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Beach Pneumatic Transit

POI: 40.713320, -74.007010
The Beach Pneumatic Transit was the first attempt to build an underground public transit system in New York City. It was developed by Alfred Ely Beach in 1869 as a demonstration subway line running on pneumatic power. As the subway line had one stop and a one-car shuttle going back and forth, it was merely a novelty and not a regular mode of transport. It lasted from 1870 until 1873.
History
Alfred Ely Beach demonstrated a model of basic pneumatic subway system, in which air pressure in the tube pushed the cars, at the American Institute Exhibition in New York in 1867. After demonstrating that the model was viable, in 1869 Beach and his Beach Pneumatic Transit Company began constructing a pneumatically-powered subway line beneath Broadway. Funneled through a company he set up, Beach put up $350,000 of his own money to bankroll the full-scale test project. Built with a tunneling shield, the tunnel was complete in only 58 days. Its single tunnel, 312 feet (95 m) long, 8 feet (2.4 m) in diameter, was completed in 1870 and ran under Broadway from Warren Street to Murray Street. However, one of the city's top politicians of the day, William "Boss" Tweed, would not support such a project. With no initial political support for the project, Beach started the project by claiming he was building postal tubes. The initial permit was to install a pair of smaller postal tubes below Broadway; however, Tweed later amended the permit to allow the excavation of a single large tunnel wherein the smaller tubes could reside. The exact location of the tubes was determined during construction by compass and survey as well as verified by driving jointed rods of iron up through the roof of the tunnel to the pavement. The line was built as a demonstration of a pneumatic transit system, open to the public with a 25-cent fare per person. Proceeds for the admission went to the Union Home and School for Soldiers' and Sailors' Orphans. It was planned to run about 5 miles (8.0 km) in total, to Central Park, if it were ever completed. For the public, the project was basically an attraction. It ran only a single car on its one-block-long track to a dead-end at its terminus, and passengers would simply ride out and back, to see what the proposed subway might be like. During its first two weeks of operation, the Beach Pneumatic Transit sold over 11,000 rides, and over 400,000 total rides in its single year of operation. Although the public showed initial approval, Beach was delayed in getting permission to expand it due to official obstruction for various reasons. By the time he finally gained permission in 1873, public and financial support had waned, and the subway was closed down within the year. The project was shut down when a stock market crash caused investors to withdraw support. It is unclear that such a system could have been practical for a large-scale subway network. After the project was shut down, the tunnel entrance was sealed and the station, built in part of...   ... (English)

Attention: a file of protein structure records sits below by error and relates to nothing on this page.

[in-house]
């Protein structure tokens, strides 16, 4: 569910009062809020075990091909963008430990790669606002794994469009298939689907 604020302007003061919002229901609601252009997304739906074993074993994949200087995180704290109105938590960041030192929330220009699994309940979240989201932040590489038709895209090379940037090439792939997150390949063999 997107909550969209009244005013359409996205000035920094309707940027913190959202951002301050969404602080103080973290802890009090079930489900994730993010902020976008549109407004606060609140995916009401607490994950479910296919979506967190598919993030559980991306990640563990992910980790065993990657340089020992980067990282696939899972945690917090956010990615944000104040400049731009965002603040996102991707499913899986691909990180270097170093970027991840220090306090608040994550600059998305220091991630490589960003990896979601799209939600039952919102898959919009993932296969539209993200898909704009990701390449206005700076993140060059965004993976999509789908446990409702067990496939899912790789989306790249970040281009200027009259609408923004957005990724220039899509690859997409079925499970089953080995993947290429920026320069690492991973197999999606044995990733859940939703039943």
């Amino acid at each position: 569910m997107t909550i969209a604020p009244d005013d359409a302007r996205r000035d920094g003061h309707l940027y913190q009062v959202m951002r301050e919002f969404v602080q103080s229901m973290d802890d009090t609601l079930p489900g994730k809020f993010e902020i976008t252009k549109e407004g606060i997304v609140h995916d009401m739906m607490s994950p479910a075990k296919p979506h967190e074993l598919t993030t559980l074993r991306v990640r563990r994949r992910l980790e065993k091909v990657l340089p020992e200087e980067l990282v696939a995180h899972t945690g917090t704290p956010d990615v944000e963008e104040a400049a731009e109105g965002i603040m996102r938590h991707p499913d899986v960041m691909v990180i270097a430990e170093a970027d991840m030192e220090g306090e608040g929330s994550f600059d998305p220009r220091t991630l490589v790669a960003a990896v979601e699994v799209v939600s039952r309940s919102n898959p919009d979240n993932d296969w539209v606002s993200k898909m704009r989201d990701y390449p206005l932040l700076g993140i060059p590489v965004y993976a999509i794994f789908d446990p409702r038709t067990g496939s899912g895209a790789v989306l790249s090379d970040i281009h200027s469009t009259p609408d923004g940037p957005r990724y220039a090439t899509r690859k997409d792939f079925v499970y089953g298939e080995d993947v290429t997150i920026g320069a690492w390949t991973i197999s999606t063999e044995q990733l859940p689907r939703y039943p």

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by Panoramio
022 New York, Skyline Manhattan
022 New York, Skyline Manhattan
Daniel Meyer
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030 New York, City Hall Park, City Hall, Municipal Building
030 New York, City Hall Park, City Hall, Municipal Building
Daniel Meyer
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 un tributo a los miles de emigrantes del mundo que hicieron de New York una gran ciudad video:     http://www.youtube.com/watch?v=YSLn_oZOiBU
un tributo a los miles de emigrantes del mundo que hicieron de New York una gran ciudad video: http://www.youtube.com/watch?v=YSLn_oZOiBU
ramtto
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ASOMADO AL ROCKEFELLER / OVERLOOKING THE ROCKEFELLER
ASOMADO AL ROCKEFELLER / OVERLOOKING THE ROCKEFELLER
anaberdi
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ROCKEFELLER CENTER
ROCKEFELLER CENTER
anaberdi
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Court Building
Court Building
Jeff T. Alu
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Haute Normandie
Haute Normandie
Olivier Faugeras
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